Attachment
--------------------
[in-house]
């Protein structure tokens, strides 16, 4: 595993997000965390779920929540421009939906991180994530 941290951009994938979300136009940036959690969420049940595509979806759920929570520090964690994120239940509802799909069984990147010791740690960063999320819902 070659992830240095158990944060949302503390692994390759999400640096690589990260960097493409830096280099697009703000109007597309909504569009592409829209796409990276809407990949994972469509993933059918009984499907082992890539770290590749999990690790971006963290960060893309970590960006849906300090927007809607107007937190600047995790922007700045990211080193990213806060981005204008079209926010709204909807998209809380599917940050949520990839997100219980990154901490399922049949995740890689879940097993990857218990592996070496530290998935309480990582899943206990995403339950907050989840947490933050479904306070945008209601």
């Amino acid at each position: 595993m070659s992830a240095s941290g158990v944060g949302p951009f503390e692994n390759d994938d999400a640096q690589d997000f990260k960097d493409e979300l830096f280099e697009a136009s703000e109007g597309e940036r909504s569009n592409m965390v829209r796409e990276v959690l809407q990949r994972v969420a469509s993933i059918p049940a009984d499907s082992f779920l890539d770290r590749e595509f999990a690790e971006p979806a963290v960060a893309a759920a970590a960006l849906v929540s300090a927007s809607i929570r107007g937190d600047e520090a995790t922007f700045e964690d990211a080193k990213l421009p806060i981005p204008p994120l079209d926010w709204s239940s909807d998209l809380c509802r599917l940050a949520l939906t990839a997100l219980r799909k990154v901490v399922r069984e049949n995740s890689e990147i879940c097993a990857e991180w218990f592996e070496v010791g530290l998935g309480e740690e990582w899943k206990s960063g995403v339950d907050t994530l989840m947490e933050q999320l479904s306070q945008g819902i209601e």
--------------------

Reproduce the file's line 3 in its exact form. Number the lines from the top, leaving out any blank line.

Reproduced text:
């Amino acid at each position: 595993m070659s992830a240095s941290g158990v944060g949302p951009f503390e692994n390759d994938d999400a640096q690589d997000f990260k960097d493409e979300l830096f280099e697009a136009s703000e109007g597309e940036r909504s569009n592409m965390v829209r796409e990276v959690l809407q990949r994972v969420a469509s993933i059918p049940a009984d499907s082992f779920l890539d770290r590749e595509f999990a690790e971006p979806a963290v960060a893309a759920a970590a960006l849906v929540s300090a927007s809607i929570r107007g937190d600047e520090a995790t922007f700045e964690d990211a080193k990213l421009p806060i981005p204008p994120l079209d926010w709204s239940s909807d998209l809380c509802r599917l940050a949520l939906t990839a997100l219980r799909k990154v901490v399922r069984e049949n995740s890689e990147i879940c097993a990857e991180w218990f592996e070496v010791g530290l998935g309480e740690e990582w899943k206990s960063g995403v339950d907050t994530l989840m947490e933050q999320l479904s306070q945008g819902i209601e």